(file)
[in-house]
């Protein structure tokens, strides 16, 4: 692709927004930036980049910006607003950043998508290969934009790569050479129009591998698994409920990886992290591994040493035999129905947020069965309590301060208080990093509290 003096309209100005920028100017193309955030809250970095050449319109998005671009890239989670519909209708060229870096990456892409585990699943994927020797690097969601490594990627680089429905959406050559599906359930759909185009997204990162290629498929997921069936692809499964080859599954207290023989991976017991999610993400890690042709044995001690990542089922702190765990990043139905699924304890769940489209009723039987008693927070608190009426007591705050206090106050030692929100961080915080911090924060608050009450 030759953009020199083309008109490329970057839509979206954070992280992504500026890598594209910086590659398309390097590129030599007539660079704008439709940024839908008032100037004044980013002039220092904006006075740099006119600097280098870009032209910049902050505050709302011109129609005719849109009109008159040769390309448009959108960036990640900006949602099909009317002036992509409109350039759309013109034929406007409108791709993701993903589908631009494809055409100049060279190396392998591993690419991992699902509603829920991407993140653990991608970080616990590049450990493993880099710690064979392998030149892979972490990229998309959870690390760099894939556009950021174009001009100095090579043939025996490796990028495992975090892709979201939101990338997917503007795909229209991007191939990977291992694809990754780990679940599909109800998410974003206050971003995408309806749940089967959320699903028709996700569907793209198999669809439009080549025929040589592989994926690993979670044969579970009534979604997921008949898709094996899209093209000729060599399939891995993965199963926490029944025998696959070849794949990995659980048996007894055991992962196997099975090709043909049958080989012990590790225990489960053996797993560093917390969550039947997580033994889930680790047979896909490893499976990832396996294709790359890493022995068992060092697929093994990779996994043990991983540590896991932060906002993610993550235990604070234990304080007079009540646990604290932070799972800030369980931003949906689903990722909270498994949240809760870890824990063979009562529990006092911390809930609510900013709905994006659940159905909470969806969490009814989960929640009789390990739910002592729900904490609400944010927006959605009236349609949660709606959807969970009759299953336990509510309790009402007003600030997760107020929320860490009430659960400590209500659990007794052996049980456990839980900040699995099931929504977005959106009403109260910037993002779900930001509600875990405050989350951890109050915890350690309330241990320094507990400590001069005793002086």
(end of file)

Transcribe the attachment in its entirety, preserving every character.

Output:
[in-house]
């Protein structure tokens, strides 16, 4: 692709927004930036980049910006607003950043998508290969934009790569050479129009591998698994409920990886992290591994040493035999129905947020069965309590301060208080990093509290 003096309209100005920028100017193309955030809250970095050449319109998005671009890239989670519909209708060229870096990456892409585990699943994927020797690097969601490594990627680089429905959406050559599906359930759909185009997204990162290629498929997921069936692809499964080859599954207290023989991976017991999610993400890690042709044995001690990542089922702190765990990043139905699924304890769940489209009723039987008693927070608190009426007591705050206090106050030692929100961080915080911090924060608050009450 030759953009020199083309008109490329970057839509979206954070992280992504500026890598594209910086590659398309390097590129030599007539660079704008439709940024839908008032100037004044980013002039220092904006006075740099006119600097280098870009032209910049902050505050709302011109129609005719849109009109008159040769390309448009959108960036990640900006949602099909009317002036992509409109350039759309013109034929406007409108791709993701993903589908631009494809055409100049060279190396392998591993690419991992699902509603829920991407993140653990991608970080616990590049450990493993880099710690064979392998030149892979972490990229998309959870690390760099894939556009950021174009001009100095090579043939025996490796990028495992975090892709979201939101990338997917503007795909229209991007191939990977291992694809990754780990679940599909109800998410974003206050971003995408309806749940089967959320699903028709996700569907793209198999669809439009080549025929040589592989994926690993979670044969579970009534979604997921008949898709094996899209093209000729060599399939891995993965199963926490029944025998696959070849794949990995659980048996007894055991992962196997099975090709043909049958080989012990590790225990489960053996797993560093917390969550039947997580033994889930680790047979896909490893499976990832396996294709790359890493022995068992060092697929093994990779996994043990991983540590896991932060906002993610993550235990604070234990304080007079009540646990604290932070799972800030369980931003949906689903990722909270498994949240809760870890824990063979009562529990006092911390809930609510900013709905994006659940159905909470969806969490009814989960929640009789390990739910002592729900904490609400944010927006959605009236349609949660709606959807969970009759299953336990509510309790009402007003600030997760107020929320860490009430659960400590209500659990007794052996049980456990839980900040699995099931929504977005959106009403109260910037993002779900930001509600875990405050989350951890109050915890350690309330241990320094507990400590001069005793002086």